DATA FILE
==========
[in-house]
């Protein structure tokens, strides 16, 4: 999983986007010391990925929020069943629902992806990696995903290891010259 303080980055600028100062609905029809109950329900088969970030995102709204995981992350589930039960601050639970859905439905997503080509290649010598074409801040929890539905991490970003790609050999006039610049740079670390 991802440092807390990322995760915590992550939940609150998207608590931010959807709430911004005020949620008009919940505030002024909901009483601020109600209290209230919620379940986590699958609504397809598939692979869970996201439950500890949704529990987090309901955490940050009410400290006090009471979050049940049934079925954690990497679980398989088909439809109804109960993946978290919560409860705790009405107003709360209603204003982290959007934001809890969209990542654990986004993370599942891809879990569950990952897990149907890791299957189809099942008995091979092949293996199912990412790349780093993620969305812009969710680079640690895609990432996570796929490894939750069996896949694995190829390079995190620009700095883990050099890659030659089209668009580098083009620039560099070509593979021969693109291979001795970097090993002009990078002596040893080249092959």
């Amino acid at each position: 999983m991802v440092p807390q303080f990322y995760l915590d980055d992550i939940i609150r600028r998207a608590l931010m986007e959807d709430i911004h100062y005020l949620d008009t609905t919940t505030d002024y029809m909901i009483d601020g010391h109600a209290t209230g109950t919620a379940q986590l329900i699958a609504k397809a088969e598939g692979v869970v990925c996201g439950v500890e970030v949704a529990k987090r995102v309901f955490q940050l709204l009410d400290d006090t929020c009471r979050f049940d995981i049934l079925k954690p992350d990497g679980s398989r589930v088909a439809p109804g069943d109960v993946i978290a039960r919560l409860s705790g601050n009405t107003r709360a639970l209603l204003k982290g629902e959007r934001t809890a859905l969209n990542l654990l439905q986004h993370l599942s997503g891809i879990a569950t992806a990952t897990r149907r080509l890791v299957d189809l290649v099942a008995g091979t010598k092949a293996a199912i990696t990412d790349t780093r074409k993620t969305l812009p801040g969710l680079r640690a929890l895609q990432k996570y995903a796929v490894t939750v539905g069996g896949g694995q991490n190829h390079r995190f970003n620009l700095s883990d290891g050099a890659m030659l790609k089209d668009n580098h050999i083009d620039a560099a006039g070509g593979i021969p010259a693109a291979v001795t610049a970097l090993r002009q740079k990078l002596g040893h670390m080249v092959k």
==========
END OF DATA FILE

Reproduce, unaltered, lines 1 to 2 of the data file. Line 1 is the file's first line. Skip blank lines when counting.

[in-house]
């Protein structure tokens, strides 16, 4: 999983986007010391990925929020069943629902992806990696995903290891010259 303080980055600028100062609905029809109950329900088969970030995102709204995981992350589930039960601050639970859905439905997503080509290649010598074409801040929890539905991490970003790609050999006039610049740079670390 991802440092807390990322995760915590992550939940609150998207608590931010959807709430911004005020949620008009919940505030002024909901009483601020109600209290209230919620379940986590699958609504397809598939692979869970996201439950500890949704529990987090309901955490940050009410400290006090009471979050049940049934079925954690990497679980398989088909439809109804109960993946978290919560409860705790009405107003709360209603204003982290959007934001809890969209990542654990986004993370599942891809879990569950990952897990149907890791299957189809099942008995091979092949293996199912990412790349780093993620969305812009969710680079640690895609990432996570796929490894939750069996896949694995190829390079995190620009700095883990050099890659030659089209668009580098083009620039560099070509593979021969693109291979001795970097090993002009990078002596040893080249092959």